As Republican presidential candidate Ben Carson has grown in popularity in recent weeks, political commentators are adjusting to his new status as off-and-on front-runner in the 2016 GOP primary race. An example of this came when a panel of strategists on MSNBC’s “Up” called Carson a “safe negro” Sunday while explaining his appeal to white Republican voters.

When host Richard Liu asked Republican strategist E. O’Brien Murray what about Carson appealed to Republican primary voters, Murray replied by saying he thought people appreciated the retired neurosurgeon’s attacks on President Barack Obama, the nation's first black president. He specifically referred to Carson’s speech at the National Prayer Breakfast in 2013 in which he harshly criticized the president.

“It was his attack of Obama, and frankly a black man attacking a black president, which is something people get away [with]...When you talk about it years ago, remember he stood in front of the president and he made his bona fides originally attacking the president face to face, at a prayer breakfast, mind you,” Murray said.

Democratic strategist and social justice advocate L. Joy Williams jumped in with a similar comment, explaining how she sees Republicans react to Carson.

“The really important thing of people supporting him because it’s, oh, there’s another black man commenting or -- negatively against the president, and I don’t feel comfortable in doing so because of the race factor,” Williams said. “So here’s someone who can do it that’s kind of --”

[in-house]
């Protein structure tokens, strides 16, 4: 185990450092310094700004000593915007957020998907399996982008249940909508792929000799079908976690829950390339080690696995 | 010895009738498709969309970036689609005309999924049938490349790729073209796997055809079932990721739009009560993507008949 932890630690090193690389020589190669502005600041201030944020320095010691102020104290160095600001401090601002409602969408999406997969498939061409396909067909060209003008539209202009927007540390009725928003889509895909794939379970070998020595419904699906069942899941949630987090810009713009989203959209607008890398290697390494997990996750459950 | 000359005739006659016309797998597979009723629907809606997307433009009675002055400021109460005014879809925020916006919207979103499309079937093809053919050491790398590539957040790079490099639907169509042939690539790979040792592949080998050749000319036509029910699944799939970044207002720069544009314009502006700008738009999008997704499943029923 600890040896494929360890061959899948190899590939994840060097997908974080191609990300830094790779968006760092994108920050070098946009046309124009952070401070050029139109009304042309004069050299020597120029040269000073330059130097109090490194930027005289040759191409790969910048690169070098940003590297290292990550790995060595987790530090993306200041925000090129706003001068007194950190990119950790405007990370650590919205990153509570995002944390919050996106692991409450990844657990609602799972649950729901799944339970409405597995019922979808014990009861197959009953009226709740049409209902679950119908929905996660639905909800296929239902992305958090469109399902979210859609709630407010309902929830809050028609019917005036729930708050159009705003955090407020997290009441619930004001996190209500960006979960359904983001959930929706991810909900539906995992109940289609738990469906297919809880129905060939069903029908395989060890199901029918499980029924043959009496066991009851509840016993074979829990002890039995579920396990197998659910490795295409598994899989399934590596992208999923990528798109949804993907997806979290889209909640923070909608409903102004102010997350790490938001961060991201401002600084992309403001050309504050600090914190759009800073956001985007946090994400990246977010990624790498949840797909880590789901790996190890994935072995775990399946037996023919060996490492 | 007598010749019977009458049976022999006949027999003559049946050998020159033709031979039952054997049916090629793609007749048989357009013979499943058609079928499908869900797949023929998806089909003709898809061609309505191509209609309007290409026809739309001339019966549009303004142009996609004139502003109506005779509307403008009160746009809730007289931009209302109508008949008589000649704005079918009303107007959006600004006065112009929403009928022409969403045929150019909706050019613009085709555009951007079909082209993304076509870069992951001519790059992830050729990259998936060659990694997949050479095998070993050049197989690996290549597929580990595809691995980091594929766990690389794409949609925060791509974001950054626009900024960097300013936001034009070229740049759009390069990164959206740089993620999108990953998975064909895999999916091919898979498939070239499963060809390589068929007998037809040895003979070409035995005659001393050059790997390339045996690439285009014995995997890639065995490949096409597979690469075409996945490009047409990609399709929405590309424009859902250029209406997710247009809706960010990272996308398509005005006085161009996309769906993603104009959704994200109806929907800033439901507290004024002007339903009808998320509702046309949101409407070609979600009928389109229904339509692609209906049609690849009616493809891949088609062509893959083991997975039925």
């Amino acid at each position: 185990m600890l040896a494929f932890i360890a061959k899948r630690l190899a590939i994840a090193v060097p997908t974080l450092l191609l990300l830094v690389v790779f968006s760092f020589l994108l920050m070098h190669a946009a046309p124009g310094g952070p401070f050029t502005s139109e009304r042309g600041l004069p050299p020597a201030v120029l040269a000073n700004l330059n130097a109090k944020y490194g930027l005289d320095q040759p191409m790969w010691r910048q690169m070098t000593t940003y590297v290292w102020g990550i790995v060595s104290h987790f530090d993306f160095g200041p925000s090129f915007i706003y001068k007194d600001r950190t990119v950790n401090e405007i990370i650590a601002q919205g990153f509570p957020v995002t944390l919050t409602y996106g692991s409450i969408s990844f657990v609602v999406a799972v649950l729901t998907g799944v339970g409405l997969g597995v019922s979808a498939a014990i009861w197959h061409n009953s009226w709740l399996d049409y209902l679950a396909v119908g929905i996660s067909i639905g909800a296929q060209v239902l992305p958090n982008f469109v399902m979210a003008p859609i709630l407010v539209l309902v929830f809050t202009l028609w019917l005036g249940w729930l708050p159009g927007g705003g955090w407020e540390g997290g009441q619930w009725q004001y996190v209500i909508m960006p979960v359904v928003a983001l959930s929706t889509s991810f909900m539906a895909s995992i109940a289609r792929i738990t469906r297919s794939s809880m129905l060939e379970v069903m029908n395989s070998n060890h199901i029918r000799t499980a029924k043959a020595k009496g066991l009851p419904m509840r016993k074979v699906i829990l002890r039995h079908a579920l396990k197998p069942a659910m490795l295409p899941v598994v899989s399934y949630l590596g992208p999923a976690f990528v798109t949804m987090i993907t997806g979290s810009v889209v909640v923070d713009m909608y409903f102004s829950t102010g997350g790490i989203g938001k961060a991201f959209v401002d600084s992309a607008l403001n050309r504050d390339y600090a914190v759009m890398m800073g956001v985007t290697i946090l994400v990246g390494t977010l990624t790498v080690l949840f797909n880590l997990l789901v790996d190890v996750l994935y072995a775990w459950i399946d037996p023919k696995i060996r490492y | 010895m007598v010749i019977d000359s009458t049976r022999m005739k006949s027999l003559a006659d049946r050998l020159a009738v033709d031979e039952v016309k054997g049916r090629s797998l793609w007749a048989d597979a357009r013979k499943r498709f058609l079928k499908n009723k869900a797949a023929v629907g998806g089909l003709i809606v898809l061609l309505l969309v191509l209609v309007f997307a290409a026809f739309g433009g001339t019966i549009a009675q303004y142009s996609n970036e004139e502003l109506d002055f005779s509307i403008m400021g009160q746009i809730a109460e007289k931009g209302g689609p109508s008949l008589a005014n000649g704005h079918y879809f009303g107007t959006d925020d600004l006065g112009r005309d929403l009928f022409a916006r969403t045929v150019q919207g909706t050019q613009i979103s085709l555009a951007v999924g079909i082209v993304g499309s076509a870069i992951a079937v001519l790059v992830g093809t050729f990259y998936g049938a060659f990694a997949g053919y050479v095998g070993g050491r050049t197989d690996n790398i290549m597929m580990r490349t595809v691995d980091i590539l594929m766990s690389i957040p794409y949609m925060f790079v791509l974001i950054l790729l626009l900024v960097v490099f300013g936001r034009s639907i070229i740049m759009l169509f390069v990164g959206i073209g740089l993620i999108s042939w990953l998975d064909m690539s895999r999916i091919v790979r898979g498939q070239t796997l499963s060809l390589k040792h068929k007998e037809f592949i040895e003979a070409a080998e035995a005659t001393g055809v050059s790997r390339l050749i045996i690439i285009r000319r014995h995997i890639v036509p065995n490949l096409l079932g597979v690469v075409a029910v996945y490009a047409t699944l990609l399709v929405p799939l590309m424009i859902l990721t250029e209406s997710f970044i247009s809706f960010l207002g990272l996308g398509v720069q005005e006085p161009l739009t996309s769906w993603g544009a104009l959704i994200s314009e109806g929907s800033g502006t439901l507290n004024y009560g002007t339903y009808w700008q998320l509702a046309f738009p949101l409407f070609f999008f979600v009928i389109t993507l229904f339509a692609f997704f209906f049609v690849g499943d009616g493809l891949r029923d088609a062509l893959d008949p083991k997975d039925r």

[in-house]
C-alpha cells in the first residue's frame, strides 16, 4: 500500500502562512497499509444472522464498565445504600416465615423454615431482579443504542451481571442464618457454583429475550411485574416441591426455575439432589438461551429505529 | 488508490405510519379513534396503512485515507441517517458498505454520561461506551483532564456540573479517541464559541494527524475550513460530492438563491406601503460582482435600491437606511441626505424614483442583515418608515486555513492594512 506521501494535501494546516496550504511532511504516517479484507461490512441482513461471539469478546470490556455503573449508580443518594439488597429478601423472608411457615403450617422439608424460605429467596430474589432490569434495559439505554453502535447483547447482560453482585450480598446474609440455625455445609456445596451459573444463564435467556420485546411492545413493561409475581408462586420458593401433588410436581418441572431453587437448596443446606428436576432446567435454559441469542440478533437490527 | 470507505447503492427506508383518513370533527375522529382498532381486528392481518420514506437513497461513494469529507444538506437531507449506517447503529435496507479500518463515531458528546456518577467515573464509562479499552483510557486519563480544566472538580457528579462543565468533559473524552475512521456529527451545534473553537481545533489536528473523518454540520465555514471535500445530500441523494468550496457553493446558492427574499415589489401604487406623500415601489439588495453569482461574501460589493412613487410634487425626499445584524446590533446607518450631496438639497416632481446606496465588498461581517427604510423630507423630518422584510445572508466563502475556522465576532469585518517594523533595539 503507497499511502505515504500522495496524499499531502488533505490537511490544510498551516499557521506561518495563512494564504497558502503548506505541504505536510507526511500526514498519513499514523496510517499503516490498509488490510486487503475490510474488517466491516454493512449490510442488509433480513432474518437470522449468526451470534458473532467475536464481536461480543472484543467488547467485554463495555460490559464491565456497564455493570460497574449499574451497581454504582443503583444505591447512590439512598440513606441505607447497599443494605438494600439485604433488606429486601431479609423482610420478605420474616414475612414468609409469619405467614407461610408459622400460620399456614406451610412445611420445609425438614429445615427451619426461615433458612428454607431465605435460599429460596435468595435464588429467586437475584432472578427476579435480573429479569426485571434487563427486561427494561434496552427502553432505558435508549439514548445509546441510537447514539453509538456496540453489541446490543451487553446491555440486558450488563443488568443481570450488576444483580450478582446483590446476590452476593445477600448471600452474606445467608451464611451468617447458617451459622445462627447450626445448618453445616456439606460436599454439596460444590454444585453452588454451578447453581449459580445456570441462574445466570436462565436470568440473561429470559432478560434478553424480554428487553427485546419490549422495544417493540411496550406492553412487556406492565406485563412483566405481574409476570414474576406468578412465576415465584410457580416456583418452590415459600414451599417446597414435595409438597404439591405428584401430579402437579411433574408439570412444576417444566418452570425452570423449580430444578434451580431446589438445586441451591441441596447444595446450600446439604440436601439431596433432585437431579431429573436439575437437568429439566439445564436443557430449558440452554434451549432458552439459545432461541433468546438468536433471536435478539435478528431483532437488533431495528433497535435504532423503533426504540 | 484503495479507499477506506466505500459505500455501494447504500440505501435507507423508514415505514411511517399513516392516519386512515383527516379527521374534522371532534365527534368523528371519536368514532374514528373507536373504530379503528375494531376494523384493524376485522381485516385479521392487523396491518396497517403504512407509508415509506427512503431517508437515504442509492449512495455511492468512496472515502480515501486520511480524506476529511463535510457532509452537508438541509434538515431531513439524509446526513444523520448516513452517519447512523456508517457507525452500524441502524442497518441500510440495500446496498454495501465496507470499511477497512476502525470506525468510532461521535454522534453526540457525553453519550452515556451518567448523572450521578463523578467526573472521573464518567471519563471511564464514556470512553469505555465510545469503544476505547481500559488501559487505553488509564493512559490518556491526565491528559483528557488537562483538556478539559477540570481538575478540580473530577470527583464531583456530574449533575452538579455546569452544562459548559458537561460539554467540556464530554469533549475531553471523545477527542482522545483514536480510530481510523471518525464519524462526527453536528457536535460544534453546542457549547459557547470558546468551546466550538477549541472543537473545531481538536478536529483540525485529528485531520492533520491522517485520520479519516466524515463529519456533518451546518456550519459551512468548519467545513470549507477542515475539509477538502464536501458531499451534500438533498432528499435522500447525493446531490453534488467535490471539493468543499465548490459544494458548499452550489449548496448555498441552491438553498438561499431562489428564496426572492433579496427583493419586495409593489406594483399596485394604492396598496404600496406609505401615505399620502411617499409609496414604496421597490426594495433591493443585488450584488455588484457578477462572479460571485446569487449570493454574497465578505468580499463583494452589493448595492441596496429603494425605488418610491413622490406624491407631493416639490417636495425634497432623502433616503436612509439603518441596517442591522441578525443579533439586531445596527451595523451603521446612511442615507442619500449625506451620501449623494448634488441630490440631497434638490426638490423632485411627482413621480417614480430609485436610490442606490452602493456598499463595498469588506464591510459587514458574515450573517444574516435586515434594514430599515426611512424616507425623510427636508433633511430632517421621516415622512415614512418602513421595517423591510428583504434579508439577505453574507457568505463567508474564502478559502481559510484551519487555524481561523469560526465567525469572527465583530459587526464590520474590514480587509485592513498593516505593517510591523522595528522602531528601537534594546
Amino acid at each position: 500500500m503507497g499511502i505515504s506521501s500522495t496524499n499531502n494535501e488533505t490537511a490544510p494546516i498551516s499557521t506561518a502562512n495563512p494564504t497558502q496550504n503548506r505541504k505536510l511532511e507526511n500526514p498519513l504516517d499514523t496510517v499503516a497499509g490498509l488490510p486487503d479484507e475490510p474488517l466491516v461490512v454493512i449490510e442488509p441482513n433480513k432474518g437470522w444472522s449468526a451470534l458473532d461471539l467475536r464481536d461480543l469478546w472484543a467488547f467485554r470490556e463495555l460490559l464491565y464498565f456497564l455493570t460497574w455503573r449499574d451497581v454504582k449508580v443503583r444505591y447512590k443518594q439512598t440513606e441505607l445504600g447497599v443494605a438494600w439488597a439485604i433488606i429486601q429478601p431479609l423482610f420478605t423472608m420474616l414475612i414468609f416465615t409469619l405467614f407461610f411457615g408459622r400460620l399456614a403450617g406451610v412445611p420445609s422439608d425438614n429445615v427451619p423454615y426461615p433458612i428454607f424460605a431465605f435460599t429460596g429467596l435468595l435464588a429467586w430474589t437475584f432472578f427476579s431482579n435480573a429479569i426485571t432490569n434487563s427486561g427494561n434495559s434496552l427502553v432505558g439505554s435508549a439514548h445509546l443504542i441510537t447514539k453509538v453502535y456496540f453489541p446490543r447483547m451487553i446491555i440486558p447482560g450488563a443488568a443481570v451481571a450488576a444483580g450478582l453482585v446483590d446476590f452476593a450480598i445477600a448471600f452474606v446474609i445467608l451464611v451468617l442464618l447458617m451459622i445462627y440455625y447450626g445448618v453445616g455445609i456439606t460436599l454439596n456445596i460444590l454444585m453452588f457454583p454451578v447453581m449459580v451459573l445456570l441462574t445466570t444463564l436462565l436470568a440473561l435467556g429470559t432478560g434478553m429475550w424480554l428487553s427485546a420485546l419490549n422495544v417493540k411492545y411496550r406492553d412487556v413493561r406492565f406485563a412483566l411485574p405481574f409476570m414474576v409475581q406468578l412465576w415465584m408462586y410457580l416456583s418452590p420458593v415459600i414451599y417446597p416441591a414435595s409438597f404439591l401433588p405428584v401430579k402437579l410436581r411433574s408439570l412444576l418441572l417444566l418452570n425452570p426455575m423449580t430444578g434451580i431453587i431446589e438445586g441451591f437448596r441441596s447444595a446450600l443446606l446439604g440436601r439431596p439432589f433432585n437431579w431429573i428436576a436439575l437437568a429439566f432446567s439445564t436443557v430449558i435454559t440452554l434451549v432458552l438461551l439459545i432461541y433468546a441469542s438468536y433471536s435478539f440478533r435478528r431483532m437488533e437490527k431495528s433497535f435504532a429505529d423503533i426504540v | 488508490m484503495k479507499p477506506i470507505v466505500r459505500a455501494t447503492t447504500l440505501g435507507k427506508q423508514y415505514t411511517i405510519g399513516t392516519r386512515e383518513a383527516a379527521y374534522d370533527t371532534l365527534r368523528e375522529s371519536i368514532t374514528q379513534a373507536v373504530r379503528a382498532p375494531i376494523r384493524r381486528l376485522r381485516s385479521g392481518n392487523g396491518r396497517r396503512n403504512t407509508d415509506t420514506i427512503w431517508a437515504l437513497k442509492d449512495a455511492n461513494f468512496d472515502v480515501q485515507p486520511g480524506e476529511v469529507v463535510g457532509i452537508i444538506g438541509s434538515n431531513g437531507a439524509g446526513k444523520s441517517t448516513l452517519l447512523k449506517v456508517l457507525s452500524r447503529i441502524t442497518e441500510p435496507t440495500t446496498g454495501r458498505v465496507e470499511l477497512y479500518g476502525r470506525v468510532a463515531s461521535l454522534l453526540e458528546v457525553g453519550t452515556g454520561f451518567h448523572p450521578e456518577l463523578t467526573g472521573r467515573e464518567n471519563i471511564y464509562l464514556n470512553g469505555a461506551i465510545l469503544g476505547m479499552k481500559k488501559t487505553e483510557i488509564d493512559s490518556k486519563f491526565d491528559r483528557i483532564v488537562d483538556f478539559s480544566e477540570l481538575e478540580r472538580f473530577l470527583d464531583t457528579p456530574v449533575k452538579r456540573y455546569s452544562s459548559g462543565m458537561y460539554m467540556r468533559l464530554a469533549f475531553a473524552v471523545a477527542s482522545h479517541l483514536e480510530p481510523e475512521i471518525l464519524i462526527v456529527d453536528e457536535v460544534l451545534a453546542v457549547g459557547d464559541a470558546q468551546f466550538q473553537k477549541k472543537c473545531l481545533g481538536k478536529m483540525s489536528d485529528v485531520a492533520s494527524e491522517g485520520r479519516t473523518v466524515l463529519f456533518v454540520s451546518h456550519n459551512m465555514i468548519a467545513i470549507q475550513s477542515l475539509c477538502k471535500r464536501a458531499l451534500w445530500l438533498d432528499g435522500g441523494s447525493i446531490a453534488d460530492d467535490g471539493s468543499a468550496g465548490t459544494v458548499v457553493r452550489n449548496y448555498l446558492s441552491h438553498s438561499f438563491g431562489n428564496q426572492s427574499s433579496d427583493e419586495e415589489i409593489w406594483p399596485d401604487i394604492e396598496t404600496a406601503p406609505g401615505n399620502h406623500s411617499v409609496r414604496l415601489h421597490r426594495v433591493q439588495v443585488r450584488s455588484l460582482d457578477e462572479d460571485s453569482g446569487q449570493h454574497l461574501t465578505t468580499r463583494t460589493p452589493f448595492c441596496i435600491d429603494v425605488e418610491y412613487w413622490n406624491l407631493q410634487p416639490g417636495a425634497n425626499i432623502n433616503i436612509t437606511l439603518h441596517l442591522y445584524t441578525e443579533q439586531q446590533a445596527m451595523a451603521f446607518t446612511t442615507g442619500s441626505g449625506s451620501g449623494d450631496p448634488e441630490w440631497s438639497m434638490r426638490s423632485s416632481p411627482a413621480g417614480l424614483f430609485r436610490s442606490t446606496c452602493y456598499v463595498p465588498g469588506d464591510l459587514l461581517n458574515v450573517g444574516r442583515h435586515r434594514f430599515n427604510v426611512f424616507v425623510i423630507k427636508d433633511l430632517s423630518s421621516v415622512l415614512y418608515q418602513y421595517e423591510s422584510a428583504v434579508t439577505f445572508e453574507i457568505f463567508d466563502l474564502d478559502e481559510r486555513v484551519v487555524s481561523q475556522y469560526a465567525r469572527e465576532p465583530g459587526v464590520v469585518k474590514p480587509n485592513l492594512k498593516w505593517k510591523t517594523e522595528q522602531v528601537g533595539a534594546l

Murray then interrupted Williams to contest the idea that he and other Republicans are uncomfortable criticizing Carson because of the candidate’s race.

“Not at all. The question was what was he doing,” Murray said. “He was attacking the president, and he was going after him in such a way that was very well pointed out, where the issues were with the president with Obamacare and other things. Given his narrative and history and his bio, which is fantastic…”

Williams responded again. “Which is one in terms of having the, I was going to say, having the 'safe negro' comment on someone that you’re against,” she said.

The topic of Republicans not knowing how to deal with Carson’s race has come up several times in the campaign so far. When Carson moved ahead of Trump in Iowa polls a few weeks ago, Trump began trying to attack the neurosurgeon during his campaign events. But at one event Oct. 23, The Daily Banter reported that the New York businessman assured his audience it was alright for him to criticize Carson because Trump’s black friend told him so.

“Ben Carson is the one that’s leading Iowa, supposedly, okay. And I said, ‘I gotta talk about him.’ A friend of mine who happens to be a great, great athlete, he happens to be African-American. He calls himself black, he said ‘I’m black!’

“I said, ‘I can’t say that, it’s not politically correct,’ it’s true. He said, ‘You are the greatest trash-talker that has ever lived,’

and I never thought… He says this to me! And he said, ‘I never thought I’d say it about a white guy!’

“Can you believe this? And I said, ‘I don’t know if that’s true or not,’ because I refused to acknowledge…He said ‘When you said low energy for Bush, you defined him so incredibly, it was over. He can have $125 million in the bank, Donald, it’s over. It was just defined!’

“But I said, but Ben Carson is super-low-energy, right? It’s super. He’s super low. Super low energy. We need tremendous energy!”

Carson is known for making colorful, often controversial comments that seem to excite voters and have kept him in the news for weeks. However, after his surge in Iowa polling and a national CBS/New York Times poll late last month, more recent polls have Trump back at the top of the GOP field. Still, the two remain in close competition at the front of the race, and their attention is unlikely to wane any time soon.